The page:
The Reboot plan utilizes a 2013 PSU study to determine the cost of using riparian buffers, which are modeled BMPs, to achieve 24 million pounds of nitrogen reductions. In English that means they want to plant trees and vegetation along streams and rivers to capture nutrients during runoff – a massive BMP program. In fact, according to the Secretary, it will require 95,000 acres of them – almost 8,000 stream miles – which represents a staggering logistical undertaking. Incidentally, according to the Susquehanna River Basin Commission, there are only about 3,800 miles of streams and rivers in the watershed that are impacted by nutrients and sediment.

In recent testimony, Secretary Quigley stated that competitive bidding and manure technologies were unnecessary to meet the Bay mandate, since riparian buffers and cover crops were available at $2 per pound of nitrogen reduced. This is utter nonsense and the Coalition for an Affordable Bay Solution (CABS), of which Bion is a founding member, issued a detailed response calling into question the Secretary’s conflicting statements. Following are three key issues:

  • A 2013 bipartisan PA legislative study (based on the independent RTI study conducted for the Chesapeake Bay Program) estimated the average annual cost of BMPs at $54 per pound of nitrogen reduced; a 2015 University of Maryland study put it at $44 per pound. Both studies included riparian buffers the Secretary said are available at $2 per pound.
  • If modeled BMP’s can produce a solution at $2 per pound, then the entire agriculture mandate could be solved for $48M annually. Since PA is presently spending $127M on modeled BMP’s in the Susquehanna watershed, then no additional money should be required to meet the Bay mandate. Yet, the Reboot plan calls for $378 million in annual spending.
  • The Secretary did not include in his testimony the fact that EPA Region III has determined that these same modeled BMPs are 50 percent or less effective than modeled and, to account for this, imposed a one-for-two ‘uncertainty factor’ in 2014/15 that cuts the ‘credit’ for BMPs in half. PA DEP went a step further and adopted a one-for-three uncertainty factor; so that now, it will require three times as many BMPs – from 95,000 acres to 285,000 acres – to achieve the same 24 million pound reductions covered in the 2013 PSU study, essentially tripling both the cost of the Reboot and the logistical issues. The real cost of the Reboot Plan, adjusted for the uncertainty factor, is more likely to be $16.8 billion (before inflation, etc.) over 15 years, rather than $5.6 billion, if it can be accomplished at all.

As CABS has pointed out, the Secretary owes it to the legislature and the public to reconcile these inconsistent statements. This is taxpayer money and the difference in these conflicting demands on the taxpayer is billions of dollars that will have real consequences for taxpayers. Either the cost of Bay compliance for agriculture is $48 million annually or the cost is $378 million annually, both before adjustments for EPA’s uncertainty factor. If the former, no additional funding is required. If the latter, technology credits are very competitive and the taxpayers of the Commonwealth need a competitive bidding program to acquire them and reduce their costs.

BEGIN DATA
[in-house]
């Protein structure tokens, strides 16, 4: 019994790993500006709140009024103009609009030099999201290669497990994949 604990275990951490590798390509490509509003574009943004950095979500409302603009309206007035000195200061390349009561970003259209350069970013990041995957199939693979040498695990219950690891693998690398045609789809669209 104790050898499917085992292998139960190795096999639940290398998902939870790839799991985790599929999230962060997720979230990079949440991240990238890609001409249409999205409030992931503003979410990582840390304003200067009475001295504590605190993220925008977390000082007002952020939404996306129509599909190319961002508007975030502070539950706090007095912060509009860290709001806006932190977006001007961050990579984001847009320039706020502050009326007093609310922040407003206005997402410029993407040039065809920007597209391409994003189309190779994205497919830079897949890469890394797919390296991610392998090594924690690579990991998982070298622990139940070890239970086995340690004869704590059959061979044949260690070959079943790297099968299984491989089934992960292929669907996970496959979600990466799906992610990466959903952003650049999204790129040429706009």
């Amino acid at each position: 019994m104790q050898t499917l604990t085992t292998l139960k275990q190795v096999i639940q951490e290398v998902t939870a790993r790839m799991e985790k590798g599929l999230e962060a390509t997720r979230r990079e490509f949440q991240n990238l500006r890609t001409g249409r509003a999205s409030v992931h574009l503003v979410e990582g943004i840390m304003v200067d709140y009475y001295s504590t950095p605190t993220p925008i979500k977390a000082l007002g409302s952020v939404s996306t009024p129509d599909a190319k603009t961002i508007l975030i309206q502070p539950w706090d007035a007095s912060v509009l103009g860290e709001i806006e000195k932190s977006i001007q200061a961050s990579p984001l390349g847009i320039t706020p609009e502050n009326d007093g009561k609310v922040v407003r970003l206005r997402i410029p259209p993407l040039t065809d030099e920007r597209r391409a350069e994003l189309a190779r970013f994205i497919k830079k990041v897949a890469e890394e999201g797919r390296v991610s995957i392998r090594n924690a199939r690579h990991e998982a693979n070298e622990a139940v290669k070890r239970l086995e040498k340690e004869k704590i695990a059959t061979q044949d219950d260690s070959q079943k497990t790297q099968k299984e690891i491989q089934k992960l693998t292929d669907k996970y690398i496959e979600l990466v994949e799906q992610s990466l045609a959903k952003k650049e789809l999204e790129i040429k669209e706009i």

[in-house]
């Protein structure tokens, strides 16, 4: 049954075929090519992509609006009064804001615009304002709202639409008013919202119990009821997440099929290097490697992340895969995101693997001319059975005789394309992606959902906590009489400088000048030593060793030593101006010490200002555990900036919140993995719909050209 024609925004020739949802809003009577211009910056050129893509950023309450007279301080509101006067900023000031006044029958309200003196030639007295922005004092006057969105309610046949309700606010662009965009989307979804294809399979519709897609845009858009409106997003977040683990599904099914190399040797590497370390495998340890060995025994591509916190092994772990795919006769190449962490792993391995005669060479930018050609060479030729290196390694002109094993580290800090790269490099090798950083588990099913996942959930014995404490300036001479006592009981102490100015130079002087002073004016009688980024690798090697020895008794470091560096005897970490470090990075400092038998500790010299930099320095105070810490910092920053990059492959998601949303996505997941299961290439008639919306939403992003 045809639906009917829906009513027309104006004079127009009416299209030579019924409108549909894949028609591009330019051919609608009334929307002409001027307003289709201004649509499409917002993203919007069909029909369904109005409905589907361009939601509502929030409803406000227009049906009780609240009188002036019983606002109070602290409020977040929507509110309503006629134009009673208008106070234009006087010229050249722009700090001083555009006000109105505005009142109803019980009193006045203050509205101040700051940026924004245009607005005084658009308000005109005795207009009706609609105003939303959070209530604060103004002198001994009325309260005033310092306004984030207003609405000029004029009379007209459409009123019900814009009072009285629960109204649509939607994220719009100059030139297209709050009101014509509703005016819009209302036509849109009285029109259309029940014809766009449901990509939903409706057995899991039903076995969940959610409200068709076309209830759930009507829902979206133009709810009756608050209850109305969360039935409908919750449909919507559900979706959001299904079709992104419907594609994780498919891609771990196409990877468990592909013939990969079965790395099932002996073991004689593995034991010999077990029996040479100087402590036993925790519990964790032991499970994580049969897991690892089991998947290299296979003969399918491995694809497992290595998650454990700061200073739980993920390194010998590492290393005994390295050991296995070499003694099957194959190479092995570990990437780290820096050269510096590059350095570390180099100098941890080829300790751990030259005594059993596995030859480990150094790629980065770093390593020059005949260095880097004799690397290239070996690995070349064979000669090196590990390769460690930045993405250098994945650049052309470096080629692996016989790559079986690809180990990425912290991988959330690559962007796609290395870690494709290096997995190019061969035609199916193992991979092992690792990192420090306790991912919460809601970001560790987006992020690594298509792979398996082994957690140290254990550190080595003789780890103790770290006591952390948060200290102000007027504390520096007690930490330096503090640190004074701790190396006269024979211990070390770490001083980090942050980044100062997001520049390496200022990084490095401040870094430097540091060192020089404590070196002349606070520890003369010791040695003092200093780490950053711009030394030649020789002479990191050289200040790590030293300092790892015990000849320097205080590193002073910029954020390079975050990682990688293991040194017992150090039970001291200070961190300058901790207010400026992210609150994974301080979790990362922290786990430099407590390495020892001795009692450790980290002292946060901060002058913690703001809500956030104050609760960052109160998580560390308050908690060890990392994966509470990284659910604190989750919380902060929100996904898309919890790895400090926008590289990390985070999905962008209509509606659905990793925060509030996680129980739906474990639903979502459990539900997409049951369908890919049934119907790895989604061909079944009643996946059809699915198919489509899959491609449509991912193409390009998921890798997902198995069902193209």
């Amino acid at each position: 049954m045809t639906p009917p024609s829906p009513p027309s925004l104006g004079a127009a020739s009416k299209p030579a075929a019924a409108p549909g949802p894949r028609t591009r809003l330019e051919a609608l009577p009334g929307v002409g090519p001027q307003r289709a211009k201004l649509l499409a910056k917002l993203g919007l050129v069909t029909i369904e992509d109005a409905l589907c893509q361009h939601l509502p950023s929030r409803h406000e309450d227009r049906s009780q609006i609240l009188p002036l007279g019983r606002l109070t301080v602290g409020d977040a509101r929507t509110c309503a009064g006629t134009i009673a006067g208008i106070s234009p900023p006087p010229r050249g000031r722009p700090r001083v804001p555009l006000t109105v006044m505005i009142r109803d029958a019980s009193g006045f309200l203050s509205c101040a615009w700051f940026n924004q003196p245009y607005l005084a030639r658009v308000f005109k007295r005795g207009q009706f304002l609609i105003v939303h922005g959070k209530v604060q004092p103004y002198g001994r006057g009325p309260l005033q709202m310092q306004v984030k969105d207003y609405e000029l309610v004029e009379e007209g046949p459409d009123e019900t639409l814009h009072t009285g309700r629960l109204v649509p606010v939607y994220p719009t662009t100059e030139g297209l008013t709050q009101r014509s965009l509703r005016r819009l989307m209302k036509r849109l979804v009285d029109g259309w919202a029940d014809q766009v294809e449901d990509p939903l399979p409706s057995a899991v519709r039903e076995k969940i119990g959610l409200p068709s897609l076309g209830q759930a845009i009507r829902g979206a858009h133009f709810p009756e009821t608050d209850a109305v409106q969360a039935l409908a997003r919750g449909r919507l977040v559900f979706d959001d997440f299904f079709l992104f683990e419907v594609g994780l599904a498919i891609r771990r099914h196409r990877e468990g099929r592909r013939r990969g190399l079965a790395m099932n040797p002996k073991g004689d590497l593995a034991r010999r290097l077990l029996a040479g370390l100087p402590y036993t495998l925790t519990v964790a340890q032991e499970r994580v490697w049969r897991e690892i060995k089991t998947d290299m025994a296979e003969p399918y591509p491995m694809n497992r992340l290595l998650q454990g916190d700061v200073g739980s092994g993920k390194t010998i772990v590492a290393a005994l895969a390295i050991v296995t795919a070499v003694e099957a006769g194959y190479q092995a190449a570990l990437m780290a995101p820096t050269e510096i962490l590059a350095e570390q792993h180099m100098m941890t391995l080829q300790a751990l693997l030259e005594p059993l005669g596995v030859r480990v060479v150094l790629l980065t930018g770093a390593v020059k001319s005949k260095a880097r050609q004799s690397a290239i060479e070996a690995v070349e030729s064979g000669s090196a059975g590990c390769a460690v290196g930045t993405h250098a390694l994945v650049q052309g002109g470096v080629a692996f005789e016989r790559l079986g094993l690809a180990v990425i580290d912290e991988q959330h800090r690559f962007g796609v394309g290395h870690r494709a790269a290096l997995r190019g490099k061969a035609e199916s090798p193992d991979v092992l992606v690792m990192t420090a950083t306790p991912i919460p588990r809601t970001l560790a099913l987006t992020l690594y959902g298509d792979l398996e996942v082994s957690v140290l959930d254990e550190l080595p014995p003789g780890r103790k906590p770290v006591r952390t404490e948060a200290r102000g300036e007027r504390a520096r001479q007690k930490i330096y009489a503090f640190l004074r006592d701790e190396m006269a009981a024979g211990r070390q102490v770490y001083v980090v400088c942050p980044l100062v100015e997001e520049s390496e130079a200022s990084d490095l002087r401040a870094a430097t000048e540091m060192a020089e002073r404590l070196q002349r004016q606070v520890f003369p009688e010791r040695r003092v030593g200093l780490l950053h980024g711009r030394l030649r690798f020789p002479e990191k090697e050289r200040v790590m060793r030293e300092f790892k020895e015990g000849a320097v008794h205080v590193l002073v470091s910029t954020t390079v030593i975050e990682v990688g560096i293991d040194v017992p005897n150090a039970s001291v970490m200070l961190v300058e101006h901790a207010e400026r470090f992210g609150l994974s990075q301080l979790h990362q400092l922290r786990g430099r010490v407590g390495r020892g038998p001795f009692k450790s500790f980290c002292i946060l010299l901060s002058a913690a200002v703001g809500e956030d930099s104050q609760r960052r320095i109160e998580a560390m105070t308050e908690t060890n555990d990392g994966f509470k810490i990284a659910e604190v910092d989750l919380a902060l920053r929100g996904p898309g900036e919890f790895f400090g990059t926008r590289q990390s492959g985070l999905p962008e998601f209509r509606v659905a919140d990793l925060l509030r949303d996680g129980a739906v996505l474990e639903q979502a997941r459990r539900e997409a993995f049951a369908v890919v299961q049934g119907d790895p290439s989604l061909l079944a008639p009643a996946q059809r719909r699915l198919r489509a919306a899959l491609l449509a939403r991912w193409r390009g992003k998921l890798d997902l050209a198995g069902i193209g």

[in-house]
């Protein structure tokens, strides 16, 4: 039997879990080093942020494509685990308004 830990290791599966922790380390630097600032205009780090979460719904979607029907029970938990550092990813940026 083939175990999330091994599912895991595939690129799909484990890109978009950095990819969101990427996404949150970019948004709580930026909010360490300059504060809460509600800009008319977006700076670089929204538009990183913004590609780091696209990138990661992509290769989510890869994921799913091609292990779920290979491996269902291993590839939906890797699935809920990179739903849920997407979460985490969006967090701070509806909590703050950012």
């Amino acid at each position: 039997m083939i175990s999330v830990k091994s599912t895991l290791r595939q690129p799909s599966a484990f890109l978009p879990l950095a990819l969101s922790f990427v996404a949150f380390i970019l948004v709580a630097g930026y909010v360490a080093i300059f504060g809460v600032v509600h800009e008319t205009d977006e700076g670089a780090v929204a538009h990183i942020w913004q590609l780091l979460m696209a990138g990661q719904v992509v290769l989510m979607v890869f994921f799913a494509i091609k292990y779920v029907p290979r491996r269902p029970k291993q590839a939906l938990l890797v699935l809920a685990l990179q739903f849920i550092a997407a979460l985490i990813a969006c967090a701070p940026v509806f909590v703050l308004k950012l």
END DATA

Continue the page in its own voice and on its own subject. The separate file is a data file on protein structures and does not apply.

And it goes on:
The DEP has steadfastly opposed cost-saving competitive bidding and that position is now being challenged by individual members of the legislature. Pennsylvania cannot continue to skirt the issue. Stormwater requirements are due in 2017. The existing default cannot continue to be ignored and the possibility of litigation by other states that have spent billions to meet their requirements is a real threat. The business community also has real concerns that US EPA may enforce backstop level actions that could raise compliance costs dramatically, since it would force municipal wastewater treatment plants to go to zero discharge.

We are extremely confident that over the next several weeks and months, these issues will be resolved in favor of the taxpayer, either by the administration, the legislature or ultimately the courts. For those that want to follow the Pennsylvania policy issues more closely, visit the Coalition for an Affordable Bay Solution (CABS) website. And keep in mind, Pennsylvania is just one state out of more than 35 that are struggling with the same agriculture- and livestock-related nutrient issues.

Sustainable Branding Initiative Update

Bion’s PVP sustainable brand application has been submitted to the USDA. It is noteworthy that the industry is already moving toward sustainable branding in response to growing consumer demand. In December, the Grocery Manufacturers Association, including ConAgra, Hormel, Campbell Soup, and Land O’Lakes, announced a new smart-label initiative that will include environmental impacts, which was covered in Fortune and the WSJ. Bion will be able to verify the cleanest production practices and lowest environmental footprint in the industry – both today and in the foreseeable future – and we believe branding related to these matters will be of considerable value.